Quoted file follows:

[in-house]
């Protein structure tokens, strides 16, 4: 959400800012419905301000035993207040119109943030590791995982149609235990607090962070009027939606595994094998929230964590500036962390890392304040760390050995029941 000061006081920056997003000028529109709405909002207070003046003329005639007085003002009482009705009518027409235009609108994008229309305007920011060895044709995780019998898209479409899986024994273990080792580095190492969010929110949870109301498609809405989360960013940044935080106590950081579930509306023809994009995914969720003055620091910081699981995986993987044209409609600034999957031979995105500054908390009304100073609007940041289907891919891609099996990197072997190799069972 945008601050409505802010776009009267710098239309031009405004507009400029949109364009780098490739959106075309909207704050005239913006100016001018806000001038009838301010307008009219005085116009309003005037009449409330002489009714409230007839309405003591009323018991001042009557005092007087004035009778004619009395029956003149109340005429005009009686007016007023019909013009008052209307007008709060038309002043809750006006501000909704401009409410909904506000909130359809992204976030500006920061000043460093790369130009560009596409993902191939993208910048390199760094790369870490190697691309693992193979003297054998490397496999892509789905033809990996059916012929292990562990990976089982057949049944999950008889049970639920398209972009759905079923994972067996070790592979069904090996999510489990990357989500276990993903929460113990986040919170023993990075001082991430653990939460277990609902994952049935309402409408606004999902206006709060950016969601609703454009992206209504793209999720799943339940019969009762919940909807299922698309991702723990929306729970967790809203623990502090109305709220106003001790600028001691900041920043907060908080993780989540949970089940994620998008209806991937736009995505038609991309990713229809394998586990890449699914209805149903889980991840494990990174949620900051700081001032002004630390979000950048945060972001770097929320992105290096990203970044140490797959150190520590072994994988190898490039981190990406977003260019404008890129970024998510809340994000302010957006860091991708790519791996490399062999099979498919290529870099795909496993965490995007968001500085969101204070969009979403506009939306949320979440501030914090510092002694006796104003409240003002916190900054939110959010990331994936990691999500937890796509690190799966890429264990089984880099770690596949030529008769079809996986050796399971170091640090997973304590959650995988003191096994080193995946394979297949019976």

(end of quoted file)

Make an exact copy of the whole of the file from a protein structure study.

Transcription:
[in-house]
């Protein structure tokens, strides 16, 4: 959400800012419905301000035993207040119109943030590791995982149609235990607090962070009027939606595994094998929230964590500036962390890392304040760390050995029941 000061006081920056997003000028529109709405909002207070003046003329005639007085003002009482009705009518027409235009609108994008229309305007920011060895044709995780019998898209479409899986024994273990080792580095190492969010929110949870109301498609809405989360960013940044935080106590950081579930509306023809994009995914969720003055620091910081699981995986993987044209409609600034999957031979995105500054908390009304100073609007940041289907891919891609099996990197072997190799069972 945008601050409505802010776009009267710098239309031009405004507009400029949109364009780098490739959106075309909207704050005239913006100016001018806000001038009838301010307008009219005085116009309003005037009449409330002489009714409230007839309405003591009323018991001042009557005092007087004035009778004619009395029956003149109340005429005009009686007016007023019909013009008052209307007008709060038309002043809750006006501000909704401009409410909904506000909130359809992204976030500006920061000043460093790369130009560009596409993902191939993208910048390199760094790369870490190697691309693992193979003297054998490397496999892509789905033809990996059916012929292990562990990976089982057949049944999950008889049970639920398209972009759905079923994972067996070790592979069904090996999510489990990357989500276990993903929460113990986040919170023993990075001082991430653990939460277990609902994952049935309402409408606004999902206006709060950016969601609703454009992206209504793209999720799943339940019969009762919940909807299922698309991702723990929306729970967790809203623990502090109305709220106003001790600028001691900041920043907060908080993780989540949970089940994620998008209806991937736009995505038609991309990713229809394998586990890449699914209805149903889980991840494990990174949620900051700081001032002004630390979000950048945060972001770097929320992105290096990203970044140490797959150190520590072994994988190898490039981190990406977003260019404008890129970024998510809340994000302010957006860091991708790519791996490399062999099979498919290529870099795909496993965490995007968001500085969101204070969009979403506009939306949320979440501030914090510092002694006796104003409240003002916190900054939110959010990331994936990691999500937890796509690190799966890429264990089984880099770690596949030529008769079809996986050796399971170091640090997973304590959650995988003191096994080193995946394979297949019976």